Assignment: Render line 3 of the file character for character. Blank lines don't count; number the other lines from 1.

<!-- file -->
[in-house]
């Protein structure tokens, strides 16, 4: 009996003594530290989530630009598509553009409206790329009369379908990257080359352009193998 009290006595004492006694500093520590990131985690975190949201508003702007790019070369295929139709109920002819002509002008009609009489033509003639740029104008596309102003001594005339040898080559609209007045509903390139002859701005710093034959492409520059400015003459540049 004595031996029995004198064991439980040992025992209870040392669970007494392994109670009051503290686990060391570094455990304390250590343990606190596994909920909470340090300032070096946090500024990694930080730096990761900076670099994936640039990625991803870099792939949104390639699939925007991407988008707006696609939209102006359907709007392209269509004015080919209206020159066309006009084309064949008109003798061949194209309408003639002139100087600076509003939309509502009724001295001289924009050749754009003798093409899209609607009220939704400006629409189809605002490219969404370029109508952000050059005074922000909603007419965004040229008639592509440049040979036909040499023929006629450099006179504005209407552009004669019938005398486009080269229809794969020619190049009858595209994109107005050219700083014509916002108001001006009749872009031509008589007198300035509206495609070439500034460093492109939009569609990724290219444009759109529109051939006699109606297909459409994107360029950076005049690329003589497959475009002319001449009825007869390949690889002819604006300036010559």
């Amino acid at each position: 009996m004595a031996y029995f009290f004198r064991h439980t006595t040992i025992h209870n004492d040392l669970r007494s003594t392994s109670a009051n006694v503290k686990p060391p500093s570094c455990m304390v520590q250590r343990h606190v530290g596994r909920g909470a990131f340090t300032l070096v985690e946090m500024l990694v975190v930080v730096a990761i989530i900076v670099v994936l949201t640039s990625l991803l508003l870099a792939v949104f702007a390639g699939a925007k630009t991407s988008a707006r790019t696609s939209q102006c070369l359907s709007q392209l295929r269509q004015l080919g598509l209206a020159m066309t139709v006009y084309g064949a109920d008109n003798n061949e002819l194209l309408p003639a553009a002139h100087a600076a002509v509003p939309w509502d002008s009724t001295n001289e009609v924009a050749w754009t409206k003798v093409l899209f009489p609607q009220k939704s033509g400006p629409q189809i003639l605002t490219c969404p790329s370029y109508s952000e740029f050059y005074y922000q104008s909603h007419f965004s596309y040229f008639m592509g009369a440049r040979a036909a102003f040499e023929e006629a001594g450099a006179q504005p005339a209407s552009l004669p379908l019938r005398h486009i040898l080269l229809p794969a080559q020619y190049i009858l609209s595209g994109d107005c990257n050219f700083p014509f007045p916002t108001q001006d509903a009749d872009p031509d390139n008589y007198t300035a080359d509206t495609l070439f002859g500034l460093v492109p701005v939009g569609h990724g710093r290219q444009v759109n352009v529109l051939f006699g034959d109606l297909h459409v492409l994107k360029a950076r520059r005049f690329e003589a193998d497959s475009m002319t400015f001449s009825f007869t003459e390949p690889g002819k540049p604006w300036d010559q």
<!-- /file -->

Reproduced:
């Amino acid at each position: 009996m004595a031996y029995f009290f004198r064991h439980t006595t040992i025992h209870n004492d040392l669970r007494s003594t392994s109670a009051n006694v503290k686990p060391p500093s570094c455990m304390v520590q250590r343990h606190v530290g596994r909920g909470a990131f340090t300032l070096v985690e946090m500024l990694v975190v930080v730096a990761i989530i900076v670099v994936l949201t640039s990625l991803l508003l870099a792939v949104f702007a390639g699939a925007k630009t991407s988008a707006r790019t696609s939209q102006c070369l359907s709007q392209l295929r269509q004015l080919g598509l209206a020159m066309t139709v006009y084309g064949a109920d008109n003798n061949e002819l194209l309408p003639a553009a002139h100087a600076a002509v509003p939309w509502d002008s009724t001295n001289e009609v924009a050749w754009t409206k003798v093409l899209f009489p609607q009220k939704s033509g400006p629409q189809i003639l605002t490219c969404p790329s370029y109508s952000e740029f050059y005074y922000q104008s909603h007419f965004s596309y040229f008639m592509g009369a440049r040979a036909a102003f040499e023929e006629a001594g450099a006179q504005p005339a209407s552009l004669p379908l019938r005398h486009i040898l080269l229809p794969a080559q020619y190049i009858l609209s595209g994109d107005c990257n050219f700083p014509f007045p916002t108001q001006d509903a009749d872009p031509d390139n008589y007198t300035a080359d509206t495609l070439f002859g500034l460093v492109p701005v939009g569609h990724g710093r290219q444009v759109n352009v529109l051939f006699g034959d109606l297909h459409v492409l994107k360029a950076r520059r005049f690329e003589a193998d497959s475009m002319t400015f001449s009825f007869t003459e390949p690889g002819k540049p604006w300036d010559q």